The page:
Tobacco Control Regulations
Ghana has always retained the political will to accelerate the WHO Framework Convention for Tobacco Control (FCTC)(Singh et al., n.d.). This convention was first ratified in 2004 and since then Ghana has made significant strides in tobacco control through the passage of the Public Health Act (Act 851) 2012 and the Tobacco Control (TC) Regulations, 2016 (L.I. 2247). Part six of ACT 851 and the TC regulations have attempted to operationalize the WHO-FCTC within the context of Ghana, with considerable success and some room for improvement (Ali. 2018).
Tobacco Policy Acceleration
Considering the multifaceted and complex nature of tobacco control, the FDA with the support of the WHO has continually undertaken various projects tailored to the advancement of tobacco control policy design and enforcement. More recently, the FDA in partnership with WHO embarked on a national project to sensitize law enforcement officers on the existing tobacco control provisions whilst identifying control barriers peculiar to the various regional groupings. This approach was necessary for realizing the knowledge gap and lack of strong inclusion in tobacco policy implementation from other law enforcement agencies which significantly impeded effective tobacco control in Ghana.
The project set off with a high-level meeting which saw participation from key law enforcement groups including Ghana Health Service (GHS), National Intelligence Bureau (NIB), the local government (i.e., the municipal, district and metropolitan), military, police, customs, judiciary, tourism, and security outfit, among others.
RESULTS AND LESSONS LEARNT
The main outcome of this meeting was the development of a tobacco control enforcement plan which defined the framework for regional participation in tobacco control.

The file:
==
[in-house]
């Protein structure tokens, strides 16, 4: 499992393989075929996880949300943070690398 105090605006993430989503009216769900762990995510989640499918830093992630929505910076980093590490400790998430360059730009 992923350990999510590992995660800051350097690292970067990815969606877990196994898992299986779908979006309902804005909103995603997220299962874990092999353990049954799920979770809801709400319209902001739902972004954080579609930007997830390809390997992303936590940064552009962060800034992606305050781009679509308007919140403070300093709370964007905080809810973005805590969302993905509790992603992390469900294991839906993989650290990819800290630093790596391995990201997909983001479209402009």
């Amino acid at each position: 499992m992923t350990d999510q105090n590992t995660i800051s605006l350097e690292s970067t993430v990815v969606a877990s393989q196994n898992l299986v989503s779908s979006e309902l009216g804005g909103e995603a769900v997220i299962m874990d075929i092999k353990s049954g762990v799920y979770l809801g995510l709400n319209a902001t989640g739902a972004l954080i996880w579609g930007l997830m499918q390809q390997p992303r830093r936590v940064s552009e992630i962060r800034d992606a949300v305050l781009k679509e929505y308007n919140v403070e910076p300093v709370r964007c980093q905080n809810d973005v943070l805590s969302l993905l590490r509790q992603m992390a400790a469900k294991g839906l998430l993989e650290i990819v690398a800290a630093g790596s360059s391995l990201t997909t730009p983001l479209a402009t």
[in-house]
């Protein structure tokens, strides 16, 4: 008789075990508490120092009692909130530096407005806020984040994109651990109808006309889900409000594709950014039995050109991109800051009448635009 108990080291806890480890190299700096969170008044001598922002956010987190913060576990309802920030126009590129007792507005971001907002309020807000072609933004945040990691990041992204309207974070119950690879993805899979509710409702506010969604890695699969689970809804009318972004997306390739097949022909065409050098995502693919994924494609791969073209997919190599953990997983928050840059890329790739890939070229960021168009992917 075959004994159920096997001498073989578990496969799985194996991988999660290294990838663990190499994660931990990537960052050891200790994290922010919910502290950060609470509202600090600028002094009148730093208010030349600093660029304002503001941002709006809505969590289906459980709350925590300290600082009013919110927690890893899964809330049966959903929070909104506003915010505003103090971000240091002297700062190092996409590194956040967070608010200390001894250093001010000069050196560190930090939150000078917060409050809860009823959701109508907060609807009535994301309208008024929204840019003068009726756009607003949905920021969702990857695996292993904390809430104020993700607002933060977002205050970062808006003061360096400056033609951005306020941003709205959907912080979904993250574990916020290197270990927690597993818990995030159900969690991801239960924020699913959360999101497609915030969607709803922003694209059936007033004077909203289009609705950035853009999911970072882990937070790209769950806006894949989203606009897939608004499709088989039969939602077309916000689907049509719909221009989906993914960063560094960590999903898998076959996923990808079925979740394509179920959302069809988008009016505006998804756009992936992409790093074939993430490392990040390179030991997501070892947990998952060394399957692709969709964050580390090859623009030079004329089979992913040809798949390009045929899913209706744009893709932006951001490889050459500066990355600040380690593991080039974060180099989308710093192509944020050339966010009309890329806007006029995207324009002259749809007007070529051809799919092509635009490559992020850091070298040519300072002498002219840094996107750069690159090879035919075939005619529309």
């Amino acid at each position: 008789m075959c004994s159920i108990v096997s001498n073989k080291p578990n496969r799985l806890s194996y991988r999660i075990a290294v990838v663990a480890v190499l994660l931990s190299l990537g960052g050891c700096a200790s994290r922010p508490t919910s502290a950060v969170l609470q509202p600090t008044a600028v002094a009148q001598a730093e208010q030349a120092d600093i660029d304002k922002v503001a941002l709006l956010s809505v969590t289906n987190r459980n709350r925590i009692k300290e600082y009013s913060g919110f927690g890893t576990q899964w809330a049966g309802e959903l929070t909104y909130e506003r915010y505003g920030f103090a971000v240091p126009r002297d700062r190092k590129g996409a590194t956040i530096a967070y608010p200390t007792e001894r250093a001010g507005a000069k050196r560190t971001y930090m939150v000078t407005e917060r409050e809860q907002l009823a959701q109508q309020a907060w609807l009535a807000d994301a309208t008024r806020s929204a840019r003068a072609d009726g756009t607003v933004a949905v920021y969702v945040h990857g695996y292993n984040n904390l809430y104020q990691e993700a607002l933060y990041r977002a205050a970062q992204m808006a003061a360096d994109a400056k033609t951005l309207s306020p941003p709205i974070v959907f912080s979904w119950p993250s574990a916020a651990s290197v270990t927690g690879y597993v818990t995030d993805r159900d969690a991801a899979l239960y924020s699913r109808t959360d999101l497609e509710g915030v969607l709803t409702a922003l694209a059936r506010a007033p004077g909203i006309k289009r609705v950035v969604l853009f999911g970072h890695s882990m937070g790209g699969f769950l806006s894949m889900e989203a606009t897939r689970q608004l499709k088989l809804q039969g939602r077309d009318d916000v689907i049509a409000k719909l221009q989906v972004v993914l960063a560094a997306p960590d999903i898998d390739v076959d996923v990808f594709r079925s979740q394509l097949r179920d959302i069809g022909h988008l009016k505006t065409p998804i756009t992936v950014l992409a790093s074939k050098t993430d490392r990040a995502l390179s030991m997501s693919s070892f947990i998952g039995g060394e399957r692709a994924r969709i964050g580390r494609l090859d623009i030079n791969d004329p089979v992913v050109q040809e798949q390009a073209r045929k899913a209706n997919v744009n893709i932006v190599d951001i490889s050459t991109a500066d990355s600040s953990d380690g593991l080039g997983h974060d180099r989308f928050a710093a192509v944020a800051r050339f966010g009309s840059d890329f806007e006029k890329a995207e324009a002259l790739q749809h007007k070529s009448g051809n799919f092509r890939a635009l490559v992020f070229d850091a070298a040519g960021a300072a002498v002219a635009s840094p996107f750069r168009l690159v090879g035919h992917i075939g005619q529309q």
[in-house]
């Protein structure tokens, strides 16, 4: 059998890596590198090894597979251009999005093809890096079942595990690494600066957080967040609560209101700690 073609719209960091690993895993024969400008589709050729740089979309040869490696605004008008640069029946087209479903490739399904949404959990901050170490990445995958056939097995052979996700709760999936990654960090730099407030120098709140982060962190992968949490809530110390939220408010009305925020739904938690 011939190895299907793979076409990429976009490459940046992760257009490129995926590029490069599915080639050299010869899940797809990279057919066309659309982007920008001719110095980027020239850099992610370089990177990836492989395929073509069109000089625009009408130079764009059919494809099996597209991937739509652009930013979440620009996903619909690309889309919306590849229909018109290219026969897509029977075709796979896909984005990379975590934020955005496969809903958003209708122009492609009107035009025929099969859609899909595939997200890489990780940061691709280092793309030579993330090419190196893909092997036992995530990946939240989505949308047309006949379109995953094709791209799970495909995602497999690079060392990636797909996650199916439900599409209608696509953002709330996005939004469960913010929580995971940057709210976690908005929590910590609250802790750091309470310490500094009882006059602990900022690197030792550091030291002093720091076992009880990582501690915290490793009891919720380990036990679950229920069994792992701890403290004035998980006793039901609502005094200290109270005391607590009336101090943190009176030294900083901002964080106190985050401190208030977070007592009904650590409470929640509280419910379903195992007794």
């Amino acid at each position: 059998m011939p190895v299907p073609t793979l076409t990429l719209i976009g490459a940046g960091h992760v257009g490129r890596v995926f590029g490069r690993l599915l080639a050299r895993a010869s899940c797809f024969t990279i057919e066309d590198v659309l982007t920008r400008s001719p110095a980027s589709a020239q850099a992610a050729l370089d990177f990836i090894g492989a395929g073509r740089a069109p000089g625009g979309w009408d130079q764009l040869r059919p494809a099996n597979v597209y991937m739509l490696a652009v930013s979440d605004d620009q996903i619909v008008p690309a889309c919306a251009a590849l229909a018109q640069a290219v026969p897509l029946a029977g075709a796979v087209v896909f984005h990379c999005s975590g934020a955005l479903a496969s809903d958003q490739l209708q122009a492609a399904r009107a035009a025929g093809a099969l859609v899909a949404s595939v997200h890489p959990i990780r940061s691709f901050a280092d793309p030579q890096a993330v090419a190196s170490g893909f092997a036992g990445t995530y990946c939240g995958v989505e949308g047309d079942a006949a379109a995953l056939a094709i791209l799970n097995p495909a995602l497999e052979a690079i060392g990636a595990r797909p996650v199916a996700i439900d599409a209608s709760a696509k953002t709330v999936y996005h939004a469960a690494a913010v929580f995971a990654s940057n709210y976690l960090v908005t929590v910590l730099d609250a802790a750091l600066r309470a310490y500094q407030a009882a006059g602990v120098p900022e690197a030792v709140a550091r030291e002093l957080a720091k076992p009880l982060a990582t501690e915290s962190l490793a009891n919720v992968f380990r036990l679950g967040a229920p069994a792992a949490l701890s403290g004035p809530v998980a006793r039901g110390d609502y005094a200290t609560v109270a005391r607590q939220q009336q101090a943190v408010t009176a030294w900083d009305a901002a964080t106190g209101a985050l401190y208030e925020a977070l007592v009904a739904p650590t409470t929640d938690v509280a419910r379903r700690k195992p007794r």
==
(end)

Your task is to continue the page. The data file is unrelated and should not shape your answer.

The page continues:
In addition, various inter-agency partnerships relevant to tobacco control were proposed. The FDA/Ministry of Tourism collaboration is one such proposal. This aims to ensure that upcoming recreational units are in conformance with the tobacco control stipulations.
In line with the outcomes of the high-level meeting and objectives of the acceleration project, the FDA embarked on a national tour to establish regional taskforces for tobacco control and disseminate the FDA strategic direction for tobacco control.
The regional training was spearheaded by the various FDA regional offices and included representatives from the Ghana Health Service, NIB, Ghana Revenue Authority, Ghana Education Service, Ghana Immigration Service, National Security, Ghana Police Service, Ghana Army, Economic and Organized Crime Office, Ghana Prisons Service, Ghana Tourism Authority, Judicial Service, Narcotics Control Commission, Traditional Authority, Ghana Standards Authority, Religious Bodies, and the Media.
Challenges to Tobacco Control
The regional interactions unearthed various tobacco control challenges cutting across the three geographical belts of Ghana. Prominent amongst the challenges were citizens’ apathy in tobacco control and the lack of centers for tobacco cessation at primary healthcare units.